During the prior permitting process in 2009 the commission had also intended to reduce the number of kiteboarding schools, then eight, to five. However during the evaluation process the committee determined that six schools were close enough in the scoring criteria that they should all receive permits.
That resulted in returning schools New Wind Kiteboarding, Kite the Gorge, Hood River WaterPlay and Gorge Kiteboarding School receiving permits along with new schools Cascade Kiteboarding and Gorge Gradients.
Brian's, a longtime operator in Hood River, was not granted a permit during the initial process.
After several members of the public spoke up on behalf of Brian Shurton, who operates the school, the port eventually granted a kiteboarding permit to that school as well, bringing the total up to seven.
The commission wanted to ensure the process would not drag out again and decided that there would be no appeals once the commission makes its decision on the concession permits for the three-year cycle.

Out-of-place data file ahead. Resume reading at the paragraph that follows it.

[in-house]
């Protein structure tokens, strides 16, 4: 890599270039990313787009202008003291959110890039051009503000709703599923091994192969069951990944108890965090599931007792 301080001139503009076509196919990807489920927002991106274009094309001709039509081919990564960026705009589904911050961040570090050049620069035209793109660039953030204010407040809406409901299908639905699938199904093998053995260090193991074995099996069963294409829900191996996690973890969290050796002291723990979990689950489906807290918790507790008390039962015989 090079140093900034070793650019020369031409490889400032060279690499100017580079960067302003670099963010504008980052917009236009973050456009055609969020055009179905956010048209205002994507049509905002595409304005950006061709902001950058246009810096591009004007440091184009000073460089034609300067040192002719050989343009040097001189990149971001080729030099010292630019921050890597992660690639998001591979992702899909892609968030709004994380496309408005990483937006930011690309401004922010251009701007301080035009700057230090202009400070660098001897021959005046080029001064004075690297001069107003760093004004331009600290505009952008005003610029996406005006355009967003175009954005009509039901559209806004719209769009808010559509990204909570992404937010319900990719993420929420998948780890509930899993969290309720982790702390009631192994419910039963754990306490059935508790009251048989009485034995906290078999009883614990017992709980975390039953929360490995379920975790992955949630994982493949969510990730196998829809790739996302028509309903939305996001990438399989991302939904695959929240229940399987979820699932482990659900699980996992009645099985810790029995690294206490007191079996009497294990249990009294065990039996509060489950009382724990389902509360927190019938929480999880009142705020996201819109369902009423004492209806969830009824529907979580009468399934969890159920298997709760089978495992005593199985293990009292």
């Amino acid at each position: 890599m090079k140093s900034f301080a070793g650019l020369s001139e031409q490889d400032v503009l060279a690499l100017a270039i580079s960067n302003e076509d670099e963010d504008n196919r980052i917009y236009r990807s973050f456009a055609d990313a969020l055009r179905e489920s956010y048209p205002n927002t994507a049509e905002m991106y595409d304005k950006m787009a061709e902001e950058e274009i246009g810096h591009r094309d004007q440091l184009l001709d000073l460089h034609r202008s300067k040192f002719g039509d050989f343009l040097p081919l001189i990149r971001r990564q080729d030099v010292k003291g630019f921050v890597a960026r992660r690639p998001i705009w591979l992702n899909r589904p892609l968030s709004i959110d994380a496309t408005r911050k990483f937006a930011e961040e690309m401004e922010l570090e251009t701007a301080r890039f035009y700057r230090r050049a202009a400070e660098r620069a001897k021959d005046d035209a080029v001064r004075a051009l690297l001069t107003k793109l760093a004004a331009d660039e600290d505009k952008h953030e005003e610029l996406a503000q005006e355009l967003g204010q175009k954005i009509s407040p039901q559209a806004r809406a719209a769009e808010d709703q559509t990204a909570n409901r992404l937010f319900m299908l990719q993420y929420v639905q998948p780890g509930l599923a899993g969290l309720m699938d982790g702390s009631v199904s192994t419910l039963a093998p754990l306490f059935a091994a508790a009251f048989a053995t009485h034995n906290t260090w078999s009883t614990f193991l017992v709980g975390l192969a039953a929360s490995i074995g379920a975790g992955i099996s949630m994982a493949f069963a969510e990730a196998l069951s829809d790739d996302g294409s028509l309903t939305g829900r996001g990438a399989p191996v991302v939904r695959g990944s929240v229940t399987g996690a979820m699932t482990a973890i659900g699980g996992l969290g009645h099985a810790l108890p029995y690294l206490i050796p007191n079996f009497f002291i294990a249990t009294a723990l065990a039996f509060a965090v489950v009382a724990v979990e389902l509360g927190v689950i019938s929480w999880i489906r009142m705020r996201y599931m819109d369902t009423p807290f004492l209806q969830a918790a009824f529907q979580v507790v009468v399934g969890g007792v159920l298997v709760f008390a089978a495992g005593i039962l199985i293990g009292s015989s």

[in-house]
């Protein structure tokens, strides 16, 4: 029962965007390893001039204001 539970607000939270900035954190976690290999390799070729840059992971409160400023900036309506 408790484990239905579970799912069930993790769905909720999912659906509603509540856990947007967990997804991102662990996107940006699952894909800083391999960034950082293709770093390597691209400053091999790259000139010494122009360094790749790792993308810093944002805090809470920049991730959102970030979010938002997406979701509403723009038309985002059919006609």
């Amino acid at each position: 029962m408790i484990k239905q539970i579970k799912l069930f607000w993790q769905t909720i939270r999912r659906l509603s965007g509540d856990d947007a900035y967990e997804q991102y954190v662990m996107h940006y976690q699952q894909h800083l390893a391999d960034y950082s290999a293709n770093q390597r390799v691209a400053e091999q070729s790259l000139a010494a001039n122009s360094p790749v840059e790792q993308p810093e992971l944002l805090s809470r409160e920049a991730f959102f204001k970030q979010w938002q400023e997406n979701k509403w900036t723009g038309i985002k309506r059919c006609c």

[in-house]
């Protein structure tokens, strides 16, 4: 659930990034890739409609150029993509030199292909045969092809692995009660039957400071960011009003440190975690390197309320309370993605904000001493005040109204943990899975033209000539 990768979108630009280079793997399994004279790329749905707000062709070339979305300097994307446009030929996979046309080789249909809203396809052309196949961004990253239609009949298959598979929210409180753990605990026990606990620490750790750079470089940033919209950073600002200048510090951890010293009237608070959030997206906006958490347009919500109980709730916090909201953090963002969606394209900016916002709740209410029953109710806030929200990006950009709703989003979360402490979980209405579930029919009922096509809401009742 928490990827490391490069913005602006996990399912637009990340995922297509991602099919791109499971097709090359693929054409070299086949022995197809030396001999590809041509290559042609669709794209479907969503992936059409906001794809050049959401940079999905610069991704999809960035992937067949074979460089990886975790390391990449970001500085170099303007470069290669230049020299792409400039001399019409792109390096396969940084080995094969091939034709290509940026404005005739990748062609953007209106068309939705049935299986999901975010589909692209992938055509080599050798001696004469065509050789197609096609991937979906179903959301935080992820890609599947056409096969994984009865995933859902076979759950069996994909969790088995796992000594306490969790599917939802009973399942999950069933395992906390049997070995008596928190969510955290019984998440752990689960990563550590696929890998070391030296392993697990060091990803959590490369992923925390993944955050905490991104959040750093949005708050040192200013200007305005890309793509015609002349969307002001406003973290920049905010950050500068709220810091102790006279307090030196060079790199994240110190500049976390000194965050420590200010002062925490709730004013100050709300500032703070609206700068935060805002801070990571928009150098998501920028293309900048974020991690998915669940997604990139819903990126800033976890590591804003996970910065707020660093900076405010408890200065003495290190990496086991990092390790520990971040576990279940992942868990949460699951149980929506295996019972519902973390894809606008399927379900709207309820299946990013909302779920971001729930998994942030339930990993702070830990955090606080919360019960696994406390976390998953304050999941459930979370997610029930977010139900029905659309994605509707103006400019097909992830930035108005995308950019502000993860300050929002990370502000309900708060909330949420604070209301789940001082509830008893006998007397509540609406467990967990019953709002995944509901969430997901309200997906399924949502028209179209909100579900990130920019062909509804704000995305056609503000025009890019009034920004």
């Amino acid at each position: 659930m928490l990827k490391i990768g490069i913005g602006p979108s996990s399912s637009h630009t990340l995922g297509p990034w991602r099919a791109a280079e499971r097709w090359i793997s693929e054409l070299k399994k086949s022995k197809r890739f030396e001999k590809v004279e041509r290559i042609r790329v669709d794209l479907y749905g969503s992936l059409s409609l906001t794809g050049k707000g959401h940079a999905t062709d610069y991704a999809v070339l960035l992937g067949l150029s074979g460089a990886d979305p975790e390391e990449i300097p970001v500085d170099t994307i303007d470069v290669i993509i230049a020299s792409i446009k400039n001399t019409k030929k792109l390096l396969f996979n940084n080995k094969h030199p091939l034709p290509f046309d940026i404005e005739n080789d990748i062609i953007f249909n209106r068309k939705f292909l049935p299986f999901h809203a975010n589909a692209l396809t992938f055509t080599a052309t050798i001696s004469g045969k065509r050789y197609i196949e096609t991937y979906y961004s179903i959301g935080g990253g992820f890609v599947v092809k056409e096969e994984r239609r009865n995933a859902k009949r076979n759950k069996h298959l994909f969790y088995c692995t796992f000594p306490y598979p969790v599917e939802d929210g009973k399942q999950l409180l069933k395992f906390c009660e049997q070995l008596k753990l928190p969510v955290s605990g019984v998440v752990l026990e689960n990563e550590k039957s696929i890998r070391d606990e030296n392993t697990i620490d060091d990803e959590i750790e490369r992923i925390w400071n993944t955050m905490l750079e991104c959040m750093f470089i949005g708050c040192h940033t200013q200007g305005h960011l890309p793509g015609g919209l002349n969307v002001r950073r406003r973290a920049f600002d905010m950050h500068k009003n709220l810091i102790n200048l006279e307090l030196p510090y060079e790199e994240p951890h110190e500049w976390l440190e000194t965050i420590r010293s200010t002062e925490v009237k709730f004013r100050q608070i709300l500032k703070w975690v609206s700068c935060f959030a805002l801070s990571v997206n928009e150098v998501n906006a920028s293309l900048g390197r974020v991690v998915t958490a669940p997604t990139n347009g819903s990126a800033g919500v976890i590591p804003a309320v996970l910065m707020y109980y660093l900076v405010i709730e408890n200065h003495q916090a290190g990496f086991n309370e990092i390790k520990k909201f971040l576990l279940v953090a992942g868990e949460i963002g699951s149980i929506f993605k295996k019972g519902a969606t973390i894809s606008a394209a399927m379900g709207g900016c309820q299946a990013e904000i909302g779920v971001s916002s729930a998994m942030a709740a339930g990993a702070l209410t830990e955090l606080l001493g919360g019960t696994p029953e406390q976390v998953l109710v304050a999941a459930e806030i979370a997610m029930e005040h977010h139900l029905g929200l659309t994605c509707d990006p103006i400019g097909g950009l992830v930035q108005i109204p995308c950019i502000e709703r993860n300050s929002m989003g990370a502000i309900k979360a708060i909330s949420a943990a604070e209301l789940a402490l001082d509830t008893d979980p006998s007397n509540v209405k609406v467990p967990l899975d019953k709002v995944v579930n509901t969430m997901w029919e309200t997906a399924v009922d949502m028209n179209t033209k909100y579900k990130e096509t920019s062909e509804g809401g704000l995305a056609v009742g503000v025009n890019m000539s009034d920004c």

Commission President Jon Davies also added that he wanted to take the applicants' personal experience into account during the process.
“The committee ought to be able to take into account personal experiences because that wasn't possible the last time,” Davies said. “I don't know how to work that in there but the last time if it wasn't contained in the packet when it arrived on the desk you were not allowed to use it as criteria.”
Commissioner Rich McBride added that the committee needed to find windsurfing and kiteboarding representatives who did not have a bias toward any particular school.
“We want to find neutral parties for those two spots,” he said.
Attending the meeting were Gorge Kiteboarding school operator Mark Worth and Kite the Gorge co-owner Carlos Cornieles, which both operate out of The Spit.